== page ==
The latest statistics from Ipsos Retail Performance show an improvement to average weekly shopper numbers in March.
The Retail Traffic Index, which measures the number of shoppers entering over 4,000 non-food retail stores across the UK, reveals that in March, retail footfall rose by 4.5% on February. This figure is better than the monthly lift of 3.8% in 2013, despite Easter falling into March last year. For this reason the year-on-year figure saw a decline in March, down 3.7% on last year.
“Compared to last year, March 2014 has been low key,” commented Dr Tim Denison, director at Ipsos Retail Performance. “We suffered from heavy snowfall and cold weather last March, but we also benefited from the Easter holidays. It’s difficult to interpret just how good the latest footfall figures are, but it’s fair to say that we had expected year-on-year growth to return in March and that was not the case.”
But, he added: “Consumer confidence is up there with the skylarks, reflective of ‘good news’ stories outnumbering the bad. For householders, there is growing cause for optimism over their financial wellbeing. Inflation is below 2% for the second month on the trot and on a par with wage rises, energy price freezes are being actioned, an income tax threshold rise is pending, and more people are in employment. These are all contributing to a belief that real disposable income levels are now moving in the right direction and that individuals are beginning to feel better off once more.”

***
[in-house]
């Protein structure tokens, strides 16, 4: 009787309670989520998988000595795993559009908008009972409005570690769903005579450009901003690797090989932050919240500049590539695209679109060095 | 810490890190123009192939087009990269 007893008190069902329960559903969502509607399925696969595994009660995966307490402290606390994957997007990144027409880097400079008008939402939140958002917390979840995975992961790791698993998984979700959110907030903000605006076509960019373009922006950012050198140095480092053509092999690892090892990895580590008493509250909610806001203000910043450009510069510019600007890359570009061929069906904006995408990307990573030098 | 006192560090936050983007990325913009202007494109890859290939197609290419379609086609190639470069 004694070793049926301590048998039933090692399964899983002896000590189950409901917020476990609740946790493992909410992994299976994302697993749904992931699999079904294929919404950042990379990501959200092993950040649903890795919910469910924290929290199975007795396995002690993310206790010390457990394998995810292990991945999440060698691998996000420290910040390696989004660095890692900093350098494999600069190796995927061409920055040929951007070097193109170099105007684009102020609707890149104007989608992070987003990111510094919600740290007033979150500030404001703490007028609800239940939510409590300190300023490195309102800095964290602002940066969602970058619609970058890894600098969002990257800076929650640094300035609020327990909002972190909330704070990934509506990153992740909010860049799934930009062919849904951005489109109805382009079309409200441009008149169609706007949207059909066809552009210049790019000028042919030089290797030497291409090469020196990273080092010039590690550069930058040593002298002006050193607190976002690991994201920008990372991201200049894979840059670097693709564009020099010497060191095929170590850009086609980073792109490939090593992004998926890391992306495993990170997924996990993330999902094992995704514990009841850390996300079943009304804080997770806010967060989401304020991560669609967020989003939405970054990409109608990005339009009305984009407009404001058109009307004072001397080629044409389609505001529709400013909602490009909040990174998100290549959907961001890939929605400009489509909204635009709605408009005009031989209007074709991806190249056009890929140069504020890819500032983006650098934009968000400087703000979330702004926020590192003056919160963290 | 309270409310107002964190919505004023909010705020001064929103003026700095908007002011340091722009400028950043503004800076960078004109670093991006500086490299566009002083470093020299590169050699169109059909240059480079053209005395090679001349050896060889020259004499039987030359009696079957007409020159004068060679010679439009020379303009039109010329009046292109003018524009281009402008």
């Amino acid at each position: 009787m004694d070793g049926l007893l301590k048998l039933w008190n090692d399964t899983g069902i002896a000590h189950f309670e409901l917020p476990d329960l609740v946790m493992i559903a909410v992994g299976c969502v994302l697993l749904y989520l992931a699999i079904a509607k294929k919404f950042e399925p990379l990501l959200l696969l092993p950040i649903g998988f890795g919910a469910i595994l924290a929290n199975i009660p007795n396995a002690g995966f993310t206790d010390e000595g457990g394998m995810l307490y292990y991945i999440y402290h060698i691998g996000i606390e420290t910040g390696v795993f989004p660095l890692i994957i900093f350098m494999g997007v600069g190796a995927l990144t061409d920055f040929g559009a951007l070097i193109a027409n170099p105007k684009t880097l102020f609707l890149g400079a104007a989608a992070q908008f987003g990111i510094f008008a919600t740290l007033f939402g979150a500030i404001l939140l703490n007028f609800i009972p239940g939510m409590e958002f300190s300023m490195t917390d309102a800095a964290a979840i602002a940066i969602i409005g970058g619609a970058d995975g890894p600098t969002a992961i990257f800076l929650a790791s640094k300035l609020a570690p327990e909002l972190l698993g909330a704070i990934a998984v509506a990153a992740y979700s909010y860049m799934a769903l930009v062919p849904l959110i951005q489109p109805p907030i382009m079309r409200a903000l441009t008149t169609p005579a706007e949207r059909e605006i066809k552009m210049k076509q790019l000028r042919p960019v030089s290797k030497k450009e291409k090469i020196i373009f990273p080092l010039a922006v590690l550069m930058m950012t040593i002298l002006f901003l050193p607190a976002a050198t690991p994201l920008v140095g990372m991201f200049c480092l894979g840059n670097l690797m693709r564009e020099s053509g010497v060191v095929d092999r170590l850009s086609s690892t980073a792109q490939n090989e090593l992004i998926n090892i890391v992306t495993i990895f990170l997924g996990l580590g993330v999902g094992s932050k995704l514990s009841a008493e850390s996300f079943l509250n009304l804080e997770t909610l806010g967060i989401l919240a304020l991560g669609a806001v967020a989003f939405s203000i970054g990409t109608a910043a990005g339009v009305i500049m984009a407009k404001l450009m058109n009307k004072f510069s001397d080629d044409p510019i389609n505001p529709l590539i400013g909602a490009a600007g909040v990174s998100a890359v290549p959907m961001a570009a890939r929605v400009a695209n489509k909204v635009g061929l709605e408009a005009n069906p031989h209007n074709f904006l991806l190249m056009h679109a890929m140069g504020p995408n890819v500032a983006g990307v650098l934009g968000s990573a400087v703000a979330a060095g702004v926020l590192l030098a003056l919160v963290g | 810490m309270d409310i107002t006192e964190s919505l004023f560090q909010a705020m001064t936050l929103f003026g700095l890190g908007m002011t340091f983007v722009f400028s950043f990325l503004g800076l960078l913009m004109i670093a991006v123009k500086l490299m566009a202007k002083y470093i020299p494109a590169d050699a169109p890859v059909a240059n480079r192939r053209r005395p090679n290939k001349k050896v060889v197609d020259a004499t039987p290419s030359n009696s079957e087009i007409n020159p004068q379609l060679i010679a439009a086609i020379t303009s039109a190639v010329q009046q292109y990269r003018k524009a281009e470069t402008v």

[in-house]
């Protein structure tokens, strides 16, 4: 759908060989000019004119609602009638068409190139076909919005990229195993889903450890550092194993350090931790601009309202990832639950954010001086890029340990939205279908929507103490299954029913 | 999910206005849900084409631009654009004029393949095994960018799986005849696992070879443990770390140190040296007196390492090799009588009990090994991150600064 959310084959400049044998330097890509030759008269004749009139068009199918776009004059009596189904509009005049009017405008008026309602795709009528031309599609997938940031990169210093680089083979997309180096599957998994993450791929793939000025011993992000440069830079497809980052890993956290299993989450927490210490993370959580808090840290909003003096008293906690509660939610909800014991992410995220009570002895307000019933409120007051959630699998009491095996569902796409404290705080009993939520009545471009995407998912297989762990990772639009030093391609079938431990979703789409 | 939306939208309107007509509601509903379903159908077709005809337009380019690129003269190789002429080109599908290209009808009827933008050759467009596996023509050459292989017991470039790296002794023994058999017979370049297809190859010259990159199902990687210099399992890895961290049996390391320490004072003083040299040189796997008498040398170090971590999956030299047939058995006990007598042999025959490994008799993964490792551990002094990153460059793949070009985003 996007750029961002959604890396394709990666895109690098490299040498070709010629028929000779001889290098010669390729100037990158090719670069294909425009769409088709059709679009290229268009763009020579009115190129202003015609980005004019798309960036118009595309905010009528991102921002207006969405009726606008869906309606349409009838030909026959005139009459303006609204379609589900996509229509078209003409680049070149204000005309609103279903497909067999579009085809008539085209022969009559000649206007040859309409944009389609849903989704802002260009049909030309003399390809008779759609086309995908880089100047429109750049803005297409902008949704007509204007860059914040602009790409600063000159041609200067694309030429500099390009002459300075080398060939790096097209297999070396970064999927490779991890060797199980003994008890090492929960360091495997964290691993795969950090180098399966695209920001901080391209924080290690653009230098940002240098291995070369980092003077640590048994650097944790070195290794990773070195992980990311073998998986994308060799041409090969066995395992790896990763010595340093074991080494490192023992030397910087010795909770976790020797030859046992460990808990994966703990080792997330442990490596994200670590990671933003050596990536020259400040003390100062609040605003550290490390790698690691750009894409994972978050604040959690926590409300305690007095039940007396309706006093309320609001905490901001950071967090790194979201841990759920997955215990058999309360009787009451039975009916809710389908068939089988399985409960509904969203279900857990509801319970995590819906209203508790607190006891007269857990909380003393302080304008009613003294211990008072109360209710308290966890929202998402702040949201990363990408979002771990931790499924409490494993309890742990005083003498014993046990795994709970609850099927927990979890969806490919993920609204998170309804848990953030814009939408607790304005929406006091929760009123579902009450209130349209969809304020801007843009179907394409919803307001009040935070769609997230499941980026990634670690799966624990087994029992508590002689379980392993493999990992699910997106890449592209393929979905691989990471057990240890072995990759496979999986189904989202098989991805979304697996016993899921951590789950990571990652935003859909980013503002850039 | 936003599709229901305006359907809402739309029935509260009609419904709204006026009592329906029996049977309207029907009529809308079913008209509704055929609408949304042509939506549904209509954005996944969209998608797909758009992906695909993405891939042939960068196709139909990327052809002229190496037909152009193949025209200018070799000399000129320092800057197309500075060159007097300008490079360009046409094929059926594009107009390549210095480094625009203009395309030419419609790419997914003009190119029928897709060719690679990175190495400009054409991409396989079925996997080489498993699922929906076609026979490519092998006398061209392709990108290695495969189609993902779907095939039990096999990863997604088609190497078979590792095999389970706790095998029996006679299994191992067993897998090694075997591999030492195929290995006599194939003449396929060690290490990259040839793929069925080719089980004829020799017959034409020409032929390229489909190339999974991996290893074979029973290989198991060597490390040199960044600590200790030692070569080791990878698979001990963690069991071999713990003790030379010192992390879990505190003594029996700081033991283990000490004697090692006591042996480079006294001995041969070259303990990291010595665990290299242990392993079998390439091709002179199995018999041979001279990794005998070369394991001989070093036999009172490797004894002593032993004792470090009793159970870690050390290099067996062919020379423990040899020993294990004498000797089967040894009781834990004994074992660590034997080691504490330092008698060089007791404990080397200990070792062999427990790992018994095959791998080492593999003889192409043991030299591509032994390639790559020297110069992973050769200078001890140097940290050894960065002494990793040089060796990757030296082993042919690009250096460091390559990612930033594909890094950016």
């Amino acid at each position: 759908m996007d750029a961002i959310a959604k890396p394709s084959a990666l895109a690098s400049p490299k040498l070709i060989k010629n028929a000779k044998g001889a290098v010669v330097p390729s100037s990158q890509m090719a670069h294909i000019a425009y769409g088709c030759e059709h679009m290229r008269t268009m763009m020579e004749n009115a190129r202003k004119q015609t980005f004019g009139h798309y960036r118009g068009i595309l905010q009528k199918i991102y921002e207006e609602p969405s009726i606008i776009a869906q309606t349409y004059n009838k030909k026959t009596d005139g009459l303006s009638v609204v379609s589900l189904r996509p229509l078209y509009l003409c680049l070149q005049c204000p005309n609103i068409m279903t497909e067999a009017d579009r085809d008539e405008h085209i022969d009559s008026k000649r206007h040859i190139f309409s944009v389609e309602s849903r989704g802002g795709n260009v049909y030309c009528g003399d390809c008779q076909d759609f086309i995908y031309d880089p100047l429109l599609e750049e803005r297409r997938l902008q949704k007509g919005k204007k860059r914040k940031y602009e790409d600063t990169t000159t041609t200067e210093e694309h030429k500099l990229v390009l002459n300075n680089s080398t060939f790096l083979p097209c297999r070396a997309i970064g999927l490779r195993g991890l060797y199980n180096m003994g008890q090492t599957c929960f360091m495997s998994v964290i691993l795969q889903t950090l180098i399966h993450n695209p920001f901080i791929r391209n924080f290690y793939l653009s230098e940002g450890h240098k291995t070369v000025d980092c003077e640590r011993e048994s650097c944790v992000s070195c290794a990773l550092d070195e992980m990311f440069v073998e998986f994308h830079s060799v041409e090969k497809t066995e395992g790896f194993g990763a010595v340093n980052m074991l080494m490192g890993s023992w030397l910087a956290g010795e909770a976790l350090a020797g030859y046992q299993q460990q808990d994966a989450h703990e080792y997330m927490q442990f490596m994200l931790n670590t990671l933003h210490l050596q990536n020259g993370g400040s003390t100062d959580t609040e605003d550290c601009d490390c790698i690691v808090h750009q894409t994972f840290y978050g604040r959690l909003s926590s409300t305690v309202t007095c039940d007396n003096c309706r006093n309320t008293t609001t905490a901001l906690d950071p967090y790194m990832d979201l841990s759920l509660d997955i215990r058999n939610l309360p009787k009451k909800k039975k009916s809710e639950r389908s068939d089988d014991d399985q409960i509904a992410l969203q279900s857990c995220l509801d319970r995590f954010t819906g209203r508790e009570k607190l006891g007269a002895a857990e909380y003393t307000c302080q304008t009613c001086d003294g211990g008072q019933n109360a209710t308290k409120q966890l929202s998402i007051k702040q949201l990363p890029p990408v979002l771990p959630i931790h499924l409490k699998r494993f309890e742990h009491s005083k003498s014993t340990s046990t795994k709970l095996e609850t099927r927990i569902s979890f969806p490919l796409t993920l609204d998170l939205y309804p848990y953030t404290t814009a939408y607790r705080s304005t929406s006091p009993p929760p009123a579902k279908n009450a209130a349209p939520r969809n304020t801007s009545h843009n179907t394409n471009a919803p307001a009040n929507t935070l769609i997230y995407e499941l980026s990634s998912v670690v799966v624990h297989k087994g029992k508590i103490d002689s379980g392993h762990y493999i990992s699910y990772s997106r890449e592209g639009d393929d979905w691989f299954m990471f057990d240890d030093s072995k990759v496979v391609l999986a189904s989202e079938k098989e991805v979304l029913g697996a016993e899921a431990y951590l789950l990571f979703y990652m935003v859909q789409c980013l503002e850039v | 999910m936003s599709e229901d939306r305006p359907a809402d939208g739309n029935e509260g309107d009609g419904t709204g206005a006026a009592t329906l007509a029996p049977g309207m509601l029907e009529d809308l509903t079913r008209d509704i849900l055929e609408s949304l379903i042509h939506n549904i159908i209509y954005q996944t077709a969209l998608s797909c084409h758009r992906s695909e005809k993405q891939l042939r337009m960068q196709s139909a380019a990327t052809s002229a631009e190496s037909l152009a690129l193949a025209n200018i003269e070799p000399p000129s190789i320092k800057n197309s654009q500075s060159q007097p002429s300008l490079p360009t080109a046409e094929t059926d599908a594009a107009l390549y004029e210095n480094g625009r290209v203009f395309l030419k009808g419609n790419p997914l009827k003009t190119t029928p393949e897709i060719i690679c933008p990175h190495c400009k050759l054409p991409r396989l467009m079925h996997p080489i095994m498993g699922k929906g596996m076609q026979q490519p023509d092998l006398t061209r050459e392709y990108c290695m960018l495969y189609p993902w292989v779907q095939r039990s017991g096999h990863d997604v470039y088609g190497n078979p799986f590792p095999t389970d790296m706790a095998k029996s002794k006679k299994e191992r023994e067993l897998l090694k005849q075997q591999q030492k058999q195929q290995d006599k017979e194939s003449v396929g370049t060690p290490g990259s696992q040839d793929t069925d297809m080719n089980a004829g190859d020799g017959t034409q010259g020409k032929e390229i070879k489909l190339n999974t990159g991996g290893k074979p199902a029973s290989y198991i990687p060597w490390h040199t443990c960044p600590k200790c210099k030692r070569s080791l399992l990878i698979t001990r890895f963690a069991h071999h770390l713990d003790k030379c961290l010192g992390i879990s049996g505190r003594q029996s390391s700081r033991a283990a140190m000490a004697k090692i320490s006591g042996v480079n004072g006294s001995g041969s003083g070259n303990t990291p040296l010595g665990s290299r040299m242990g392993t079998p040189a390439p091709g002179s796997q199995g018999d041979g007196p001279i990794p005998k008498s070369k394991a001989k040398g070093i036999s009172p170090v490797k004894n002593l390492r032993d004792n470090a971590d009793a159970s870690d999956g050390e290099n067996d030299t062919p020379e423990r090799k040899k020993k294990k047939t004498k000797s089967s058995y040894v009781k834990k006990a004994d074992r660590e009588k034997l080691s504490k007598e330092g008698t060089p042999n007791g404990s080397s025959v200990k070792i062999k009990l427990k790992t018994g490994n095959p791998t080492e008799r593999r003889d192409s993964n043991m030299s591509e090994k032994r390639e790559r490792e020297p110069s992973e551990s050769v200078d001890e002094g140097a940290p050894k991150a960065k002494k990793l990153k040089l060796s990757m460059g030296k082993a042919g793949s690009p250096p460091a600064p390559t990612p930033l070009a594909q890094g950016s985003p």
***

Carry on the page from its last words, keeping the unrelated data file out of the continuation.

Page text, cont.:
“Shoppers will be stepping out over Easter with more certainty and intent than they have done for a while. We forecast that footfall levels to be 4.1% higher over the holiday fortnight than they were last year. If proven, this would be an indicator that demand is strengthening non-food retailing is returning to better health.”
Ipsos Retail Performance provides footfall monitoring solutions, shopper tracking systems and in-store behavioural research to retailers worldwide. It is the home to the Retail Traffic Index series, which has been tracking national, regional and sector retail footfall trends for more than 10 years.